Although the behavioural study of sexual selection and the social environment in which sexually selected traits are expressed should be joined at the hip, so far most studies assessing the relative importance of female mate choice and male-male competition on mating success take place in standardized, laboratory conditions that represent unrealistic social environments (e.g. ). We wish here to illustrate how such laboratory effects bias the conclusions on mating success, and hence on sexual selection in the tropical satyrid butterfly, Bicyclus anynana (Butler 1879). Fischer’s team, and other teams including ours, have produced a reasonable sampling (i.e. 31 publications from 7 different laboratories) of mating experiments in diverse laboratory conditions since 2001 in this model system (reviewed in ). In this butterfly, as in many animals, (i) females invest more time and energy (egg production and oviposition) than males to produce offspring hence the operational sex ratio is biased towards males , and (ii) females are bigger than males and can repeatedly reject courting males hence the latter are unlikely to be able to force mating, e.g. . Moreover, (iii) although male-male contests may promote variation in reproductive success, as territorial males have a higher mating success than wandering males in some butterflies, such behaviours did not lead to the evolution of weapons in butterflies . In the animal kingdom, weapons are used directly in male–male fights and are not under female mate choice while ornaments are the direct target of female mate choice [7, 8, 11, 13]. It therefore suggests that males in butterflies must rely on ornaments to convince females to mate. For these three reasons, it is likely that sexual conflict in B. anynana evolved such that females exert choice among potential mating partners and that female choice, and not male traits, determine mating outcome, in nature.
In contrast to this conceptual background, the work of Fischer’s team suggests that male courtship activity involved in male-male competition to access mates plays the primary role in male mating success(e.g. [1,2,3,4], reviewed in [5, 6]), and that male sex pheromone and ultraviolet reflectance of forewing dorsal eyespots involved in female mating preference [7, 8] only have a secondary importance in the wet season form of B. anynana. We suggest that two main methodological, and one conceptual, biases explain Fischer’s surprising conclusions.
First concern: let’s use close-to-nature densities, cage size and experimental durations that allow females to escape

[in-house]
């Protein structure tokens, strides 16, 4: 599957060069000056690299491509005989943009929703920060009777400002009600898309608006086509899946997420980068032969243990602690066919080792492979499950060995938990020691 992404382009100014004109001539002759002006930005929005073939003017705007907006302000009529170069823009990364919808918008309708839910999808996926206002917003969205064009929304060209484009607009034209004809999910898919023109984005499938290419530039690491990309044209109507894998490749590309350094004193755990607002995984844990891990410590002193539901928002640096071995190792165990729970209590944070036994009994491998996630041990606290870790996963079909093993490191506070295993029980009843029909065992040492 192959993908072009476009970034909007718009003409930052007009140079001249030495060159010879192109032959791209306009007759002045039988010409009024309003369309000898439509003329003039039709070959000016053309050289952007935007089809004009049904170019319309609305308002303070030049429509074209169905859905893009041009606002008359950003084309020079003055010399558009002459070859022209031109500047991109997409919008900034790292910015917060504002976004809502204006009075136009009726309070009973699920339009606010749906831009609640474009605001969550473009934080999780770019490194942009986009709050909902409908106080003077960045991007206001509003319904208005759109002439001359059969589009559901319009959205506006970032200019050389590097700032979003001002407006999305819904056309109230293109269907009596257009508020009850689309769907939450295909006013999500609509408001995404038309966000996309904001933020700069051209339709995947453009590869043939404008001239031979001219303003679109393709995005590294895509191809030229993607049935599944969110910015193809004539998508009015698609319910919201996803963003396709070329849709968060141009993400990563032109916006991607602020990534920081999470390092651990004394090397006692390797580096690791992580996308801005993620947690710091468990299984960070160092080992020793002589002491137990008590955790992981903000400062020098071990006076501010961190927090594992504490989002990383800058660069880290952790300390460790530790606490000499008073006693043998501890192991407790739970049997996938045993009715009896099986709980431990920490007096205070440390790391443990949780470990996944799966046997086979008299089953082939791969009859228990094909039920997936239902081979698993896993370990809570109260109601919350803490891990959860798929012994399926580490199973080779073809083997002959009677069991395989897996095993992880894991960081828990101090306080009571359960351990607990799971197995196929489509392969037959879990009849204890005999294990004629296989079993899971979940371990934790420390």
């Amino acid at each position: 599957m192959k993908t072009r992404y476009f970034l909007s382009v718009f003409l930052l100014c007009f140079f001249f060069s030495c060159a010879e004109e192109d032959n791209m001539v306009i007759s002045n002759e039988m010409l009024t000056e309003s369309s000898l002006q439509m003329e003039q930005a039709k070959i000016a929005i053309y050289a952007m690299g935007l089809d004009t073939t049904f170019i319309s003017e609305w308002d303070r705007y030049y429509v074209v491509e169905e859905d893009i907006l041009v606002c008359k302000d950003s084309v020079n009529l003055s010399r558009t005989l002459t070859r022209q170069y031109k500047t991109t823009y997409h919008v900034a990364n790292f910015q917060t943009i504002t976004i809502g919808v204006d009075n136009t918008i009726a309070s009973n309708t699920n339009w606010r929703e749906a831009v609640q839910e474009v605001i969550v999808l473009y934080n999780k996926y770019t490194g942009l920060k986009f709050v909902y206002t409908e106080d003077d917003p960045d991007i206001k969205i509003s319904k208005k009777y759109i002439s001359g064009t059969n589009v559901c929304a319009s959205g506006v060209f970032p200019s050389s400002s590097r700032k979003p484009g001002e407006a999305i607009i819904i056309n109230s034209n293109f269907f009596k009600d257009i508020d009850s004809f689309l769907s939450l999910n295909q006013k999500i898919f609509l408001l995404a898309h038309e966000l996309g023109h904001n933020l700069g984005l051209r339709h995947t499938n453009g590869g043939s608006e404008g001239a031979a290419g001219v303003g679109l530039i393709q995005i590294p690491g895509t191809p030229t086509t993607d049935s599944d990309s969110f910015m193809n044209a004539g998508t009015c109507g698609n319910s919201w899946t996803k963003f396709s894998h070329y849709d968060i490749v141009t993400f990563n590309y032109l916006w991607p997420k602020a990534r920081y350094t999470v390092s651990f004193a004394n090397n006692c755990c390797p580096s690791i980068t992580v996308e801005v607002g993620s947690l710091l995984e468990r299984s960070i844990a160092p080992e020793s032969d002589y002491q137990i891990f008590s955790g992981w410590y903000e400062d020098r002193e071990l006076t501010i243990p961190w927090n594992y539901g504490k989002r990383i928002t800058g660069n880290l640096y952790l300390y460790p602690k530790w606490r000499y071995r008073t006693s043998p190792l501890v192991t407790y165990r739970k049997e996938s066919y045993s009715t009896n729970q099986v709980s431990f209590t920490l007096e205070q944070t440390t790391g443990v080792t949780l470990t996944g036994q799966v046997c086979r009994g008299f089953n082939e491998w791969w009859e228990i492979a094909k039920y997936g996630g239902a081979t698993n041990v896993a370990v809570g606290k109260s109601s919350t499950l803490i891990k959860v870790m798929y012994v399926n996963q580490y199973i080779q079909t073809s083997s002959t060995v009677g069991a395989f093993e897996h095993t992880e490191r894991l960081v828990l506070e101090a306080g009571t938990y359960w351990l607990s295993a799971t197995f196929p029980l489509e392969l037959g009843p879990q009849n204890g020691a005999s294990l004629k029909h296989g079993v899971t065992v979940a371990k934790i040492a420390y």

Our first methodological concern relates to the extremely high and unnatural levels of density, the small cage size, and in some studies, the very long experimental durations used by the authors to quantify mating success [1,2,3,4]. Indeed, we have recently shown both by a quantitative synthesis across all B. anynana publications on mating success  and by experimental work  that such artificial social environments prevent the expression of female mate choice and overestimate the importance of male courtship activity on mating outcome. Based on recent publications describing the setup usually used by Fischer’s team (this information is missing in Kehl et al.’s ), cages as small as 10 (height) × 30 (diameter) cm (e.g. ) (15 × 30 cm in ) filled with up to 4 individuals/dm3 (reviewed in [5, 6]) are used, and experiments were conducted for up to 8 consecutive days and 8 h a day . Hence, Fischer’s team uses experimental densities that are on average 4.5 times higher than in other teams (its minimal and maximal densities are respectively 117.6 and 1.2 times higher than the minimal and maximal values used in other teams of which we reviewed the work [5, 6]). Using such extreme experimental conditions of high densities together with small cage volumes and long experimental durations, and a full-factorial design with three different sex ratios and densities each, Janowitz and Fischer  tested if female polyandry resulted from benefits of multiple mating to females or from male harassment and thus sexual conflicts over mating. They found that female mating frequency increased with increasing biases in male sex ratio and concluded that female polyandry resulted from sexual conflicts. Yet, they did not find an effect of density on female re-mating propensity. They acknowledged in their discussion that “this may be a consequence of using rather small hanging cages throughout all experiments. Consequently, densities were very high compared with natural standards in all treatments”. Accordingly to our finding [5, 6], we suspect that female choice was dismissed at all tested densities in Janowitz and Fischer ‘s set up. Indeed, the experimental densities they used are unnatural: the maximal field estimate from all published and unpublished field studies to date is of 0.000158 butterflies/dm2 ; small cages prevent females to escape from courtship attempts by flying away, as there is no place to escape or hide from males. In addition, courtship activity is unnaturally high given the density of males, and the situation may worsen in case of long experimental durations as females cannot endure the repeated cost of take-off for escaping endless mating attempts. The outcome of such artificial environments is to overestimate the role of male courtship activity in mating success. We provided a guideline for improving the ecological relevance of the experimental setup for conducting mating success experiments in B. anynana  and we will thus not expand further here on our first concern.